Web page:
In extreme cases, patients with an abscessed tooth may experience fever, chills, vomiting, difficulty swallowing, or breathing and may require medical intervention.

Do not delay receiving emergency dental care for a suspected dental abscess. Sometimes, the abscess can be drained, or root canal therapy can save the tooth

Questionable Dental Emergencies

Some sudden dental issues may be difficult to define as true dental emergencies. Some of these  include:

Soft Tissue Injuries

Cuts and scrapes to the gums, tongue, or inside of the cheeks often appear worse than they are and tend to heal easily. Follow these tips for at-home care, and call the dentist if bleeding persists or pain increases over the following few days:

  • Ensure the cause of the injury is removed and rinse the mouth with an antiseptic mouthwash or salt water periodically throughout the day.
  • If there is bleeding, put pressure on the site using gauze or a tea bag for 15 to 20 minutes (tea contains tannins that help stop bleeding and comfort the tissue).
  • Use a cold compress on the face outside the affected area for five to 10 minutes for pain and swelling. Children who resist this approach may enjoy a popsicle instead. 

If an oral tissue wound is larger than ½ inch, call the dentist as soon as possible, as stitches may be needed. Be sure your tetanus vaccinations are current to help avoid serious complications.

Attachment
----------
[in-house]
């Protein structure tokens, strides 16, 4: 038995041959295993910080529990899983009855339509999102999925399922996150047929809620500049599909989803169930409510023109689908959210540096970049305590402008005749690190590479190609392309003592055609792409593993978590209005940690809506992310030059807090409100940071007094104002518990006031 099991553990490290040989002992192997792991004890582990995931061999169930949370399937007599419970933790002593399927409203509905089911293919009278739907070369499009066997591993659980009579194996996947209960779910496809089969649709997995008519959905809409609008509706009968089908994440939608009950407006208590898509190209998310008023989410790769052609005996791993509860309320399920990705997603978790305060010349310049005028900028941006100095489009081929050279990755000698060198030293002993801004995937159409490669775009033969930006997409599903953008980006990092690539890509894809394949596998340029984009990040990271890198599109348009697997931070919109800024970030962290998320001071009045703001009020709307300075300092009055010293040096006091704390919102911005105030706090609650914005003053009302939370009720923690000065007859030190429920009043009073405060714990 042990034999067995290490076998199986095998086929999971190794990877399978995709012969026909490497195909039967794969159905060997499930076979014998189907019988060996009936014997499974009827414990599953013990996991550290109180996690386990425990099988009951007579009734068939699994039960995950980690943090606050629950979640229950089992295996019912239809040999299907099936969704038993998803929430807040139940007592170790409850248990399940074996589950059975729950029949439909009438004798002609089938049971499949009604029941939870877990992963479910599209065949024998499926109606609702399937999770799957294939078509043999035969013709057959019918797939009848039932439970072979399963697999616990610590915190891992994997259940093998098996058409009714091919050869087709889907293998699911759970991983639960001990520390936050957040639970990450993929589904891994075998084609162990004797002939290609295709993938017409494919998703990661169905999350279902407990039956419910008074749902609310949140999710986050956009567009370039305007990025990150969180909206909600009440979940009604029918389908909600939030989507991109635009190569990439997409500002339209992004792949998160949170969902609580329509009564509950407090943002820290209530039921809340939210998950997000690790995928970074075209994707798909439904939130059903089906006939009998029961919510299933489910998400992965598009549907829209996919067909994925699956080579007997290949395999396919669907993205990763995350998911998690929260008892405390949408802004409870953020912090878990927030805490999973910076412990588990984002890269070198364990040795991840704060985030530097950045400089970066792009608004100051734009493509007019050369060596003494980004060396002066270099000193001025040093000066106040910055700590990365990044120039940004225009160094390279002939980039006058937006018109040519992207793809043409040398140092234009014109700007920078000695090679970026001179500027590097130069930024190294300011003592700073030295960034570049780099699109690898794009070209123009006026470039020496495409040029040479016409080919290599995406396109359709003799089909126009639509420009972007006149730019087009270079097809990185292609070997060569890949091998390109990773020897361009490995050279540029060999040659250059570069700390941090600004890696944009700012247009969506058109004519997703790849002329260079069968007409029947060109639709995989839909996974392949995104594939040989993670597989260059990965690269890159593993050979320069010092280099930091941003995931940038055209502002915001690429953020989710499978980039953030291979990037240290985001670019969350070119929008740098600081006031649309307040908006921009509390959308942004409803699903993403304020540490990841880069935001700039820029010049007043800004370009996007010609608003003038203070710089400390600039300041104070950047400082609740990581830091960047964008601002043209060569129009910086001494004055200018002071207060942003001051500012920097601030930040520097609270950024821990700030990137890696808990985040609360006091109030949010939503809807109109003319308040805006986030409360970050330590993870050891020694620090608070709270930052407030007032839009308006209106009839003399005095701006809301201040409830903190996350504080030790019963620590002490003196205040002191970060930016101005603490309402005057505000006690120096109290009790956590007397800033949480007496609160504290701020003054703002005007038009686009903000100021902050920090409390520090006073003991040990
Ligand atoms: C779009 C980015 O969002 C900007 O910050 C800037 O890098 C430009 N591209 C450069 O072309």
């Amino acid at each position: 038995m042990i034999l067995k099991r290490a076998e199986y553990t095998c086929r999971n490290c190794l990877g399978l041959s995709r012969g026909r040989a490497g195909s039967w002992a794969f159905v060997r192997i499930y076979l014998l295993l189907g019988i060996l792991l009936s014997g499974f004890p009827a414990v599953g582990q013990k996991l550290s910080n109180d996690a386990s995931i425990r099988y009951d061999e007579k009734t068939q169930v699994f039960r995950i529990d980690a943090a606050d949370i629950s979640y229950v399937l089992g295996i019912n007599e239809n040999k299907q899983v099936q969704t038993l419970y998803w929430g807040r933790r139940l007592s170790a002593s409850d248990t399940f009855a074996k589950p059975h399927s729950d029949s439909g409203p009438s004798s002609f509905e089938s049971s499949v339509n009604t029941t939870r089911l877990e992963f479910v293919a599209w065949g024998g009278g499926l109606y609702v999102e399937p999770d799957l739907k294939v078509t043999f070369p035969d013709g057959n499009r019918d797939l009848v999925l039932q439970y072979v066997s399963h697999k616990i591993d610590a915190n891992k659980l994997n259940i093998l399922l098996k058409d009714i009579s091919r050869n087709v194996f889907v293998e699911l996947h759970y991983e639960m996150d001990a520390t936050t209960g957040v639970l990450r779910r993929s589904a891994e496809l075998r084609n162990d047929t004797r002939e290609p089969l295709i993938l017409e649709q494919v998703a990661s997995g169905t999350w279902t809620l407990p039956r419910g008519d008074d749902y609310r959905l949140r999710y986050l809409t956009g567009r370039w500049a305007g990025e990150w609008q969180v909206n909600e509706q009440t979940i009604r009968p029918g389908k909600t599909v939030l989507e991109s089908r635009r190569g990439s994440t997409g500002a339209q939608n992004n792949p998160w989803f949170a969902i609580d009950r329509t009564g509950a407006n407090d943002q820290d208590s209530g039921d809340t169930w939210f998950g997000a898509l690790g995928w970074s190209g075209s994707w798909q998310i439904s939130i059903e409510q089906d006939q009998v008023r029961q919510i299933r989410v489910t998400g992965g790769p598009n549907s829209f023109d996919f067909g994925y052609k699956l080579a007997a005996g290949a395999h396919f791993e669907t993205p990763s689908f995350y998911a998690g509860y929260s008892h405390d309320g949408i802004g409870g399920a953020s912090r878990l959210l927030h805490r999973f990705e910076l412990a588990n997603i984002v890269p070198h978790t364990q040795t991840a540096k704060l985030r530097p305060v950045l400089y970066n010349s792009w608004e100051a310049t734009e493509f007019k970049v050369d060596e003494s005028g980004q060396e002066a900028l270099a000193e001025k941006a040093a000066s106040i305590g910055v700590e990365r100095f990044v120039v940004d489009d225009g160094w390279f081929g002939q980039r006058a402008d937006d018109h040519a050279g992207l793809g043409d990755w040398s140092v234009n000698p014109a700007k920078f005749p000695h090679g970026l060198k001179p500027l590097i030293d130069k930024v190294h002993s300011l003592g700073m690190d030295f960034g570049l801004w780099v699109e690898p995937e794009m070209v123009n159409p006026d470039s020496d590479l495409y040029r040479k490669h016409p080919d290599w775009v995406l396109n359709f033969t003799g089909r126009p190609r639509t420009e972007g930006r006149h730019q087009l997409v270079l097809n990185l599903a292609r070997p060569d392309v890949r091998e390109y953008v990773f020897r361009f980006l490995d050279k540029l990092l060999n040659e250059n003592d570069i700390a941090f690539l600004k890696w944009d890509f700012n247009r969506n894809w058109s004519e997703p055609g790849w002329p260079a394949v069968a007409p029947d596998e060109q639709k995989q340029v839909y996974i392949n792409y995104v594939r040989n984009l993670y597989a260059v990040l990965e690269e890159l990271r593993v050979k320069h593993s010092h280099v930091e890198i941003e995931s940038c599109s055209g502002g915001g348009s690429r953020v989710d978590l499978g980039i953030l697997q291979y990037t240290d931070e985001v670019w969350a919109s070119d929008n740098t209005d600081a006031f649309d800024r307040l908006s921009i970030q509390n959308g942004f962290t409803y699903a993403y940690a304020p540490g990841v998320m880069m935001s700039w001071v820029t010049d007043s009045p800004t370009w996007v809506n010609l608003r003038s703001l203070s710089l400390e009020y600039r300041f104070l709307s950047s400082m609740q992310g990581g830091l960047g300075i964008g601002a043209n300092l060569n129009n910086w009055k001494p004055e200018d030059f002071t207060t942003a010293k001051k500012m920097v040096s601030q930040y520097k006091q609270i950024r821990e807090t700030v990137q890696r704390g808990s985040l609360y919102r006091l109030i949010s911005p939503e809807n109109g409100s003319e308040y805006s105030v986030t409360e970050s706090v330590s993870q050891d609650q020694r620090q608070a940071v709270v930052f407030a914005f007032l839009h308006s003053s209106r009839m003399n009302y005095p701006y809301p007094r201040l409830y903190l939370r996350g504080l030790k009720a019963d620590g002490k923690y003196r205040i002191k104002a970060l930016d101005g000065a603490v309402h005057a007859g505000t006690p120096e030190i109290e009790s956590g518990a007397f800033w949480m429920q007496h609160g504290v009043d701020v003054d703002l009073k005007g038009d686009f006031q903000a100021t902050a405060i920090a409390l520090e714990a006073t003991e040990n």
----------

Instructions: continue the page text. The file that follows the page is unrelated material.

Broken Crowns

Depending on the size and placement of the break, this may or may not be a dental emergency. Call your dentist immediately and explain the situation. 

You will likely need to receive care within a few days to avoid another impression having to be made for a new crown, as the underlying gum shape will change quickly.

A Cracked Tooth

A superficial crack in a tooth can typically wait for a regular dental appointment. Bonding or a porcelain crown can have it looking like new in two weeks or less.

Loose Teeth Caused by Gum Disease

If you have periodontal disease and find your teeth are loose or falling out, there is little hope of reimplantation. Call your dentist or periodontist to begin or accelerate your treatment. 

The best solution for missing teeth due to advanced gum disease is one or more surgical treatments to restore gum and jaw health, followed by tooth replacement with dental implants.

What Else Can Help?

If you or your child participates in sports, a mouth guard can prevent most soft tissue injuries and may reduce the impact trauma has on teeth.

If bleeding accompanies a dental emergency, use Tylenol for pain relief as aspirin, ibuprofen, and naproxen thin the blood and increase bleeding.  

Your Beverly Hills Emergency Dentist

Dr. Afshin Salamati is a highly regarded dentist in Beverly Hills, providing emergency dentistry and advanced periodontal treatments.

Dr. Salamati offers top-level dental care in Beverly Hills, California, and serves the greater Los Angeles area. If you have a dental emergency, call our knowledgeable and helpful team at (310) 275-1090 now!